John Lott has made economics readable. As a J.D. candidate, understanding the world of money can be a bit challenging, but Dr. Lott has written in such a clear way that it is impossible to miss the point: the free market works. This is a must have for every law student or anybody else who wants to better understand our economy and the freedoms we enjoy.
Lott has a firm grasp on the ideas of the free market. A ton of graphs and stats that support all of his ideas.
none of the reviews are showing up hmmmm
John R. Lott, Jr's Freedomnomics was written, supposedly, as a response to the malicious slight written against Laissez-faire Capitalism otherwise known as Freakonomics by Steven D. Levitt and Stephen J. Dubner. When I opened the book, I expected to see numerous examples of how much more effective the free market is in comparison to other economic systems and some discussion of the philosophic principles that made capitalism morally correct. I was, to say the least, disappointed. What I found, instead, was another book in the battle between the two ruling factions in America, conservatives vs. liberals (aka Democrats vs Republicans). Or, as I like to call them, the destroyers of our free society. The early chapters deal with real economic issues that seemed interesting, exploring questions such as why restaurants charge customers more for lunch than dinner, the damaging effect of job protectionist practices like licensing requirements, and why wealthy criminals often are punished more harshly when convicted of crimes than poor criminals despite the fact that they often get more lenient prison sentences. All are interesting topics concerning the free market and how it works. Unfortunately Lott then turns his book into another platform to talk about the evils of the Democrats and the virtues of the Republicans. The topics run the gamut from right-to-carry laws and capital punishment to the harmful effects of abortion on society and liberal media bias. He even states that convicted felons are almost exclusively democrats! Maybe the statistics prove that point but such an assertion begs the question 'What does this have to do with the free market?' As is often the case, instead of being a defender of capitalism from the moral, philosophic perspective as the only moral political-economic system for a free society, Lott was no more than an apologist for capitalism, attempting to defend capitalism with the old 'capitalism isn't nice but its better since it helps more people' argument. His defence of capitalism fails because he, like so many other apologists, assumes the moral basis of the statists and mystics altruism. This is borne out by the first sentence in his concluding chapter: 'Altruism is a noble quality-but in a large economy, it only goes so far.' If you're looking for a moral defence of capitalism, a clear argument for the moral principles behind capitalism, this is not the book to read.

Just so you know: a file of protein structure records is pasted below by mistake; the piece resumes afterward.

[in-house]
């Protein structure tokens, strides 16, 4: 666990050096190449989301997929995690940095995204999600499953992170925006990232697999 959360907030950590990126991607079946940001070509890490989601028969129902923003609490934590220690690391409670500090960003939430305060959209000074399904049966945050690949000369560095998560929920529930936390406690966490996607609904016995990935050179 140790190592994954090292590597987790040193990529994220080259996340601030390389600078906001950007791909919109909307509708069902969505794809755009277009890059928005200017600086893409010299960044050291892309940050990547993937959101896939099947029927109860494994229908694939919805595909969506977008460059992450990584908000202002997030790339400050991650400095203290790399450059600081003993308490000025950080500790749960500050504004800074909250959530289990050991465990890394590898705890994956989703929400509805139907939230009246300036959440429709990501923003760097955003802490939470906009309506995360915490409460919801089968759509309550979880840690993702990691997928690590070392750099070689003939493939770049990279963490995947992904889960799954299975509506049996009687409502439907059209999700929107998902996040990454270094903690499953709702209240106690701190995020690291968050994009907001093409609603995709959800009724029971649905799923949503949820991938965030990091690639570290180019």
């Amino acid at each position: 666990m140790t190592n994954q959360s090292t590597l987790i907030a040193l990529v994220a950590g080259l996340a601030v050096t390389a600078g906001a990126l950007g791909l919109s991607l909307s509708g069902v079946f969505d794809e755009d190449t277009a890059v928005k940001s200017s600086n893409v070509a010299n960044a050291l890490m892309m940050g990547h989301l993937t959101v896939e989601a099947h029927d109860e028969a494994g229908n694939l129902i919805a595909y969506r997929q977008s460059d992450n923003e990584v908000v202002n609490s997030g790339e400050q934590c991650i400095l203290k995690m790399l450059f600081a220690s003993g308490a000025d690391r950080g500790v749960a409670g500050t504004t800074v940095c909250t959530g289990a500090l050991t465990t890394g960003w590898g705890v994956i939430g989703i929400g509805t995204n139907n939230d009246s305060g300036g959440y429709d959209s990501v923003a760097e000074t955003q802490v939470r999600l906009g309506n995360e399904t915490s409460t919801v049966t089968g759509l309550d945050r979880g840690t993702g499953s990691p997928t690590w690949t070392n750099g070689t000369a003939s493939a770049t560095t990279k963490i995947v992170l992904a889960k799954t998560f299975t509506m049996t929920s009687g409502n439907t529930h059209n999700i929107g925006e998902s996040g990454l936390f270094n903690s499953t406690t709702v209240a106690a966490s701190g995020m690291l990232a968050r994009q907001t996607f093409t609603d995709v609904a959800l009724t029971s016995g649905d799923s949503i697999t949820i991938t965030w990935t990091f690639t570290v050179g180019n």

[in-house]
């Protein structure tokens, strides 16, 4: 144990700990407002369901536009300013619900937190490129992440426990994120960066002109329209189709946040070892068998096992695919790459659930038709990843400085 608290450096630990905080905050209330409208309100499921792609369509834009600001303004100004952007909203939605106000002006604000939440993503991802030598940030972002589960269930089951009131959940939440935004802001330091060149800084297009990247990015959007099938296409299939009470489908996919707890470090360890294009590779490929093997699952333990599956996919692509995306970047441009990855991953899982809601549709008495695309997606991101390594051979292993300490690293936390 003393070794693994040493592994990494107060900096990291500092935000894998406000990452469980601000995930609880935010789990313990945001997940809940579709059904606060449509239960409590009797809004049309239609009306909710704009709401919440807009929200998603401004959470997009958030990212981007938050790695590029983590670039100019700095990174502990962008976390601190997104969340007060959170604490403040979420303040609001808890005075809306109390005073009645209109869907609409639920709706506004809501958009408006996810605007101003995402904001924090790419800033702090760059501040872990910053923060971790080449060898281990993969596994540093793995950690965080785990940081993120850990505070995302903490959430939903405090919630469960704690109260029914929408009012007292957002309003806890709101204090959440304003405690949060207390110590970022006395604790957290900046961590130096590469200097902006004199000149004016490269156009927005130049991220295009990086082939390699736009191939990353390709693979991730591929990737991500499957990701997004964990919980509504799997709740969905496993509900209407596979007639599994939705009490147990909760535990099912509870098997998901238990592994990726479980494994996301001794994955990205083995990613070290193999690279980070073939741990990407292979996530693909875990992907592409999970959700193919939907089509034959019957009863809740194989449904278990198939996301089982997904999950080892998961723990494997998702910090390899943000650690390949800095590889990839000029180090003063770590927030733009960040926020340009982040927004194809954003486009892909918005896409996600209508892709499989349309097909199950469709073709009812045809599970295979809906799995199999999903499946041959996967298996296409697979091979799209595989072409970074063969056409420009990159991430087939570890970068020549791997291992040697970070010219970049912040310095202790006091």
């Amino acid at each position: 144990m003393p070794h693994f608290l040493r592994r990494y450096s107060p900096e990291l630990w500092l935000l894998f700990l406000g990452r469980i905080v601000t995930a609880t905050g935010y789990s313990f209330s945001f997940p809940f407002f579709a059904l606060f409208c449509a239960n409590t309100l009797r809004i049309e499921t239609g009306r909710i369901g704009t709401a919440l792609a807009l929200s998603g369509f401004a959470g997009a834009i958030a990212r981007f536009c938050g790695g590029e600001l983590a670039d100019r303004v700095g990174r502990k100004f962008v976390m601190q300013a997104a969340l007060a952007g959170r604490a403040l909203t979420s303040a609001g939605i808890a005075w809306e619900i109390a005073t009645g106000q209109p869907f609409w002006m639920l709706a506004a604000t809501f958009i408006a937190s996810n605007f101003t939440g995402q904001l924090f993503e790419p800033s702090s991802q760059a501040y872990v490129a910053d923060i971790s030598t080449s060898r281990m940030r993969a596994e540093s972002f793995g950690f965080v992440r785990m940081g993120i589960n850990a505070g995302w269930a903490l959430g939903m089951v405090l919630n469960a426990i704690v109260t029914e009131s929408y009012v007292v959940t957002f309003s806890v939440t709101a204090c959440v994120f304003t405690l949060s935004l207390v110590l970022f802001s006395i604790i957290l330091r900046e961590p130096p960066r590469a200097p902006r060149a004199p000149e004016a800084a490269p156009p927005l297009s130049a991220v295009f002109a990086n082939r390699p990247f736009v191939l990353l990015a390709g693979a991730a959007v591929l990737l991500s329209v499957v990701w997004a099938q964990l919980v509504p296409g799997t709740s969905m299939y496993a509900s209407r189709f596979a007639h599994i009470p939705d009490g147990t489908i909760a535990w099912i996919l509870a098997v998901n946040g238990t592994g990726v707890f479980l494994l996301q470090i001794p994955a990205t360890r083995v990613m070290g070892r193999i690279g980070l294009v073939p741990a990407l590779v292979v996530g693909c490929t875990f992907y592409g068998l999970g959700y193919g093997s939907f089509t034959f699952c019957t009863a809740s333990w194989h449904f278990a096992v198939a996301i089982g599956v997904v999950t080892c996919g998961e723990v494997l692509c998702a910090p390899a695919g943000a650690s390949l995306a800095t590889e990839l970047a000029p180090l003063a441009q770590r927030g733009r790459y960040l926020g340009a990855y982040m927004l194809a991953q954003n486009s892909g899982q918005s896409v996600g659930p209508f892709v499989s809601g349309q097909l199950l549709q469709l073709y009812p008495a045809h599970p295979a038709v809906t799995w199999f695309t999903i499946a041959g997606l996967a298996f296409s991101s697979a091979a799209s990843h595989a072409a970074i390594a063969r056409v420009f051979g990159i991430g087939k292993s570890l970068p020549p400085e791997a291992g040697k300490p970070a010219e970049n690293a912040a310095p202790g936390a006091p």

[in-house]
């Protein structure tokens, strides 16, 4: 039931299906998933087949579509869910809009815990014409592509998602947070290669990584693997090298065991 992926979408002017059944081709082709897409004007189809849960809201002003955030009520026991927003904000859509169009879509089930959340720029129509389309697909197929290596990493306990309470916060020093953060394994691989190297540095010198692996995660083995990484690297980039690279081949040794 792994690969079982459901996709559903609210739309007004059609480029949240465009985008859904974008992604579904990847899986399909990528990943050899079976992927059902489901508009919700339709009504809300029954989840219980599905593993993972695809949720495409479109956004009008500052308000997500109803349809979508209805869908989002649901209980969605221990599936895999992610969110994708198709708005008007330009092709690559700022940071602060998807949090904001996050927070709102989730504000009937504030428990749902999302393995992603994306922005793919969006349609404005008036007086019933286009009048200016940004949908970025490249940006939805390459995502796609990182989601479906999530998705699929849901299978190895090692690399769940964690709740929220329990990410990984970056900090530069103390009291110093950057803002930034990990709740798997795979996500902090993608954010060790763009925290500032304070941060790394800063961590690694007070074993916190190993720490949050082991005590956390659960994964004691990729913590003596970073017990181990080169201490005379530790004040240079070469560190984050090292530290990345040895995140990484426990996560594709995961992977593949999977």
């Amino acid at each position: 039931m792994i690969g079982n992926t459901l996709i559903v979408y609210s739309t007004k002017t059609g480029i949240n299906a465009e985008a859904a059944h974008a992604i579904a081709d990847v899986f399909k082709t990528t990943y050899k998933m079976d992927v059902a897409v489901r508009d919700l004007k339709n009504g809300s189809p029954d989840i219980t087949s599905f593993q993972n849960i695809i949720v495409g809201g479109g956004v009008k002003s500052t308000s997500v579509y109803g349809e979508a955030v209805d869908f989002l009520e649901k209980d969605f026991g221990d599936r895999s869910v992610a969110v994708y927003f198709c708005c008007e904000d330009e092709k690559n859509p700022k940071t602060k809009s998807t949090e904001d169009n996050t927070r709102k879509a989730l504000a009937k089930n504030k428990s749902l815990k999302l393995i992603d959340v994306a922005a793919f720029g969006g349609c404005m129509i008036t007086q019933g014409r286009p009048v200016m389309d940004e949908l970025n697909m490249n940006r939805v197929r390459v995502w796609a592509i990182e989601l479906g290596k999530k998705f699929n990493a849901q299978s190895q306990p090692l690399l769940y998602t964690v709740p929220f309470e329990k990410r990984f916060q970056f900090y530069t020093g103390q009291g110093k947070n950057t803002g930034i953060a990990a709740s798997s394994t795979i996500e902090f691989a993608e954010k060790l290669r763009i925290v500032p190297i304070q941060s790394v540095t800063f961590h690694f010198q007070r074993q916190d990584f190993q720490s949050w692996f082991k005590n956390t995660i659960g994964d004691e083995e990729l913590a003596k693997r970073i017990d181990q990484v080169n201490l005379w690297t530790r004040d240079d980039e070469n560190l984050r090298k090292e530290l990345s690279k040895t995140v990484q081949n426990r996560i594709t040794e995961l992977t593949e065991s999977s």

The countries with the highest standards of living have the highest tax rates.
Sorry to burst your trickle down bubble, but you're wrong.